NEW YORK — Say “wild” and “New York City,” and few might fill in these blanks: a flock of feral turkeys causing a flap in a city that defines urbanity.
Yet a population of roving turkeys on Staten Island has become a mess-making, traffic-stopping scourge to some residents, an impromptu natural attraction to others and a fraught project for government officials.
Since dozens of the turkeys were rounded up and killed this summer, the birds’ future has become a topic as heated as a Thanksgiving meat thermometer.
“We don’t want to kill them. We just want them to leave us alone,” says Barbara Laing, who watched as at least 50 turkeys converged outside her house around sundown one recent evening with a chorus of honks — their own and those of drivers futilely trying to shoo them out of traffic.
The turkeys milled on the grass, flew up like cartoon ghosts into a large maple tree, and settled in for the night.
It’s a sight that charms onlookers and sometimes residents, when the turkeys aren’t fouling yards with droppings, devouring gardens, waking up residents with raucous pre-dawn mating sessions, and utterly disregarding dogs and other supposed deterrents.
“They really are a beautiful bird ... but they ruined our property,” says Laing’s sister and next-door neighbor, Mary Jane Froese.
After decades of effort to halt the decline of the symbolically American birds, experts say the nation’s wild turkey population has rebounded from about 300,000 in the early 1950s to an estimated 7 million now.
The forest-dwelling gobbler has adapted to settings as populated as lower Manhattan, where a turkey nicknamed Zelda hangs out. They’ve been accused of attacking residents in Brookline, Mass., and menacing schoolchildren in Glendale, Wis.
Turkey tensions have come to a big-city head on Staten Island, where the birds started congregating at a state psychiatric hospital and attracting notice a decade or so ago.
Now, nearly everyone on the island seems to have a turkey story, not to mention an opinion.
Turkey gripes have led to at least one arrest — of a resident who set off fireworks to try to disperse them from his block in 2007 — and schemes such as coating turkey eggs with vegetable oil in hopes of preventing embryos from developing. (It didn’t work.)
The controversy peaked in August, when the U.S. Department of Agriculture captured some of the estimated 80 birds at the psychiatric hospital and took them to be slaughtered, with state Department of Environmental Conservation approval.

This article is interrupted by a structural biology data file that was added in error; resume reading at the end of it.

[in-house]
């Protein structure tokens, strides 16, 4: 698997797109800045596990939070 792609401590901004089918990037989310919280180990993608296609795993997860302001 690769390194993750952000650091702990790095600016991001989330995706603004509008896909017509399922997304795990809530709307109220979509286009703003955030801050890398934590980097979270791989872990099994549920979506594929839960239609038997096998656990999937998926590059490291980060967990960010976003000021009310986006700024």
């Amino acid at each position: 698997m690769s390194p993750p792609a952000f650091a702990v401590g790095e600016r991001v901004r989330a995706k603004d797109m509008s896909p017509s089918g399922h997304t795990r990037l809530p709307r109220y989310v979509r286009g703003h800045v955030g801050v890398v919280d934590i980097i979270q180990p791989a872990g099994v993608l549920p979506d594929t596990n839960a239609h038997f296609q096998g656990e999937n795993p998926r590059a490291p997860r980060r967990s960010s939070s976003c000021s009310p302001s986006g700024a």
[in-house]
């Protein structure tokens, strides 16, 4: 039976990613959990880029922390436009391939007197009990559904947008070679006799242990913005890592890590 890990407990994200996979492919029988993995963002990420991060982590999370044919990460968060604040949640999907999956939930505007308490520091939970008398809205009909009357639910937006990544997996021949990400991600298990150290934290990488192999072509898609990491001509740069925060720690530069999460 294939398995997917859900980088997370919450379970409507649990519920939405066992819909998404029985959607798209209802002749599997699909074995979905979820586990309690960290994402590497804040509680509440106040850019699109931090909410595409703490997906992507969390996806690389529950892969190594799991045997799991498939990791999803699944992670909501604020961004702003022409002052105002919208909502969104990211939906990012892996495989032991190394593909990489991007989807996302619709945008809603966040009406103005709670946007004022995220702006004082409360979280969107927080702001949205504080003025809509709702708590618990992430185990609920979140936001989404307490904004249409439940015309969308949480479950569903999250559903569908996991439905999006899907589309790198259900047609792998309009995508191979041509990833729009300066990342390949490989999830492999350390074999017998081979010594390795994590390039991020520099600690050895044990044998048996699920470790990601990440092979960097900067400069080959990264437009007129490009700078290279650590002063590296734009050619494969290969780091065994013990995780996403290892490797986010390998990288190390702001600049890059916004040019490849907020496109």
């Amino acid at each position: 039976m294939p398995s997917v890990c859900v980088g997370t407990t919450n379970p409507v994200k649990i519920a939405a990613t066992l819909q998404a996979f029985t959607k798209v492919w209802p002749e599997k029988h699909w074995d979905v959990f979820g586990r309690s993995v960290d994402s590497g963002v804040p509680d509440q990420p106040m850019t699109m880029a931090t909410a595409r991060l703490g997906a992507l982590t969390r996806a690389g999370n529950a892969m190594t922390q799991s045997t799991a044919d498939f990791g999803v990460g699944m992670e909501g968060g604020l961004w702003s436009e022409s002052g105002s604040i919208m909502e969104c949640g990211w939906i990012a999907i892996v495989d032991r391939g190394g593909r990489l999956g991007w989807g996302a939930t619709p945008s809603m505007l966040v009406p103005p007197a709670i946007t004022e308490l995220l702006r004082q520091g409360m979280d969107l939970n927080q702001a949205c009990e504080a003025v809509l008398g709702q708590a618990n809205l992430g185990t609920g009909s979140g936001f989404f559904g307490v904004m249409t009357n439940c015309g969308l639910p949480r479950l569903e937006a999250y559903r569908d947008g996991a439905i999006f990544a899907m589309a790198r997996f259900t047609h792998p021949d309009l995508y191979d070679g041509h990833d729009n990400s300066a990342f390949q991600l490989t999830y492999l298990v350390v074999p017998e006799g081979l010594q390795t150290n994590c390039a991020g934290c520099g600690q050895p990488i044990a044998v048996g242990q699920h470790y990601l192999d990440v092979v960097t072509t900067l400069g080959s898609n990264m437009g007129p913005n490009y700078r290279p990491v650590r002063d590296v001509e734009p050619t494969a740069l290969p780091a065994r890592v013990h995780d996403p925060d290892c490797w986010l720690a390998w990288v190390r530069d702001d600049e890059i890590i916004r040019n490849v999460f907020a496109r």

After an outcry, an animal shelter in the Catskills agreed in September to take all the turkeys it could, 28 of them.
Feathers were ruffled anew last month when more birds were rounded up and killed. State officials said the roundups were necessary because the flock was launching “attacks on patients, employees and visitors” and raising sanitation concerns.
And in an urban quirk, officials deemed Staten Island’s wild turkeys to be not quite wild — rather, a mix of domestic and wild strains, meaning they couldn’t be released to mix with other, fully wild turkeys elsewhere.
Officials envision the slaughtered, now-frozen birds becoming a turkey dinner for food pantries, but they’re awaiting test results for pesticides and other chemicals the birds might have gobbled up. The results aren’t expected before Thanksgiving.
Some residents and local officials backed the roundups as necessary, if regrettable.
If the birds can’t be released in the wild, “I would rather see them slaughtered than see them cause an automobile accident,” says Staten Island Borough President James Molinari. “They’re not made for a city.”
But others were aghast.
“It’s a horrible thing. You take animals and just kill them? What kind of world are we living in?” says Joe McAllister, a local neighborhood association president who joined dozens of people at an August roadside protest denouncing the slaughters. Online petitions have gathered thousands of signatures.
For now, it’s unclear whether more captures are planned. In the meantime, Froese and Laing watch their ad-hoc turkey flock with a sense of familiarity, if not fondness.
“It’s very interesting to watch them. It really is. You learn a lot from it,” Froese says, but “now it’s time for them to move out.”